Accessible radiation detection
Our R&D bloggers look at a portable dosimeter that could help to protect those who work in dangerous environments
(all images courtesy Dosime)
Radiation is constantly being emitted into the environment. There are two main types of radiation: non-ionizing and ionizing. Non-ionizing radiation includes visible light, microwaves and radio frequency. These waves do not have enough energy to bump an electron from an ion to ionize it, therefore its exposure is not dangerous. However, exposure to ionizing radiation, such as x-rays and gamma rays, can lead to DNA and tissue damage, posing serious health risks, such as cancer.
Using world-class radiation detection and data technology, the Dosime device measures ionizing radiation exposure and tracks it cumulatively over time. This device is compact; it can clip onto the user’s clothes or be mounted in a home or office similar to a fire detector or carbon monoxide detector. It scans the air every four seconds and by using a silicone diode, it can detect and measure radiation exposure. Similar technology is currently being utilised by nuclear power plants and NATO forces.
Dosime offers easy to interpret real-time data that is sent to the user’s smartphone via Bluetooth. It reports the radiation exposure in units of millirem (or mrem), a unit of absorbed radiation dose, per hour and also calculates the total radiation exposure in mrem units. In addition to data reporting, the device has the capability of providing colour coded alerts based on the levels of environmental radiation:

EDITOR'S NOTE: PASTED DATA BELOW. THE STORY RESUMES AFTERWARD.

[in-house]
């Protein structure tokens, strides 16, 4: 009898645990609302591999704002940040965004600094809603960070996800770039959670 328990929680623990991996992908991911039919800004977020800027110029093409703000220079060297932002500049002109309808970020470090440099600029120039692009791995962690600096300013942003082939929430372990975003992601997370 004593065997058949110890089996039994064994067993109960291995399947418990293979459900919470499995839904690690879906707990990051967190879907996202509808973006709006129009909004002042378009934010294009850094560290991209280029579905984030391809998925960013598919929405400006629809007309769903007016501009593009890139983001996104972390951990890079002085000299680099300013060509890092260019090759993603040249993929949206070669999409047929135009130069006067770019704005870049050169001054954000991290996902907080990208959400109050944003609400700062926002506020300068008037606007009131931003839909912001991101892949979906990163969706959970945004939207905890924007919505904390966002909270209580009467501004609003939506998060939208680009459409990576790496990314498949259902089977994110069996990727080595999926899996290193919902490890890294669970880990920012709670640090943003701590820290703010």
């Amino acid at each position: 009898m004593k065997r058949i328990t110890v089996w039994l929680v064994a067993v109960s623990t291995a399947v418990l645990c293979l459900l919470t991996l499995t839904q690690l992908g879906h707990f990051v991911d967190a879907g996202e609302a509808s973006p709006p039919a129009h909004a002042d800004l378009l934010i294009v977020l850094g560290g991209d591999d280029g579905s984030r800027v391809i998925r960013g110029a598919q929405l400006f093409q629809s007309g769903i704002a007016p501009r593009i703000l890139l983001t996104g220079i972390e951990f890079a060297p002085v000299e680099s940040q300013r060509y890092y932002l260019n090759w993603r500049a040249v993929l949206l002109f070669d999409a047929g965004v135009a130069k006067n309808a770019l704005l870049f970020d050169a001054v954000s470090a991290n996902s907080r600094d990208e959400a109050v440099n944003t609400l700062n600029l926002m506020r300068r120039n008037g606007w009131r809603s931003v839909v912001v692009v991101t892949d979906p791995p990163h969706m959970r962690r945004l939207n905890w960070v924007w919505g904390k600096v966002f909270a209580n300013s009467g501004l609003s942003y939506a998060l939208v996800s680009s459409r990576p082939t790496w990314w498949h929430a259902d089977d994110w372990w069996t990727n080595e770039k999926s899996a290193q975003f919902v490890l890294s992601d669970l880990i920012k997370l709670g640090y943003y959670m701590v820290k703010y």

Green: Acceptable or safe level of exposure. Dose rate fluctuation between 0.005 mrem/hr and 0.030 mrem/hr is considered normal
Amber: risk of radiation exposure has significantly increased above a normal, naturally occurring rate. Dose rate is above 10mR/h and below 100 mR/h
Red: high risk of excessive radiation exposure. Dose rate is above 100mR/h
Firefighters, paramedics, police officers, and other first responders may be exposed to an array of environments with varying levels of radiation throughout their work. Being aware of their baseline radiation exposure could, therefore, be beneficial for their health. The device can also be used to assess an environment before exploring, building, or evaluating areas affected by radiation from nuclear power plants.
The device costs $250.00 and can found on Amazon and other websites. This device will hopefully prove quality of life and serve as a safeguard for those in potentially dangerous environments.
Zoe Mendrysa, Ian Bogdanowicz, Carly Esteves and Ian Portelli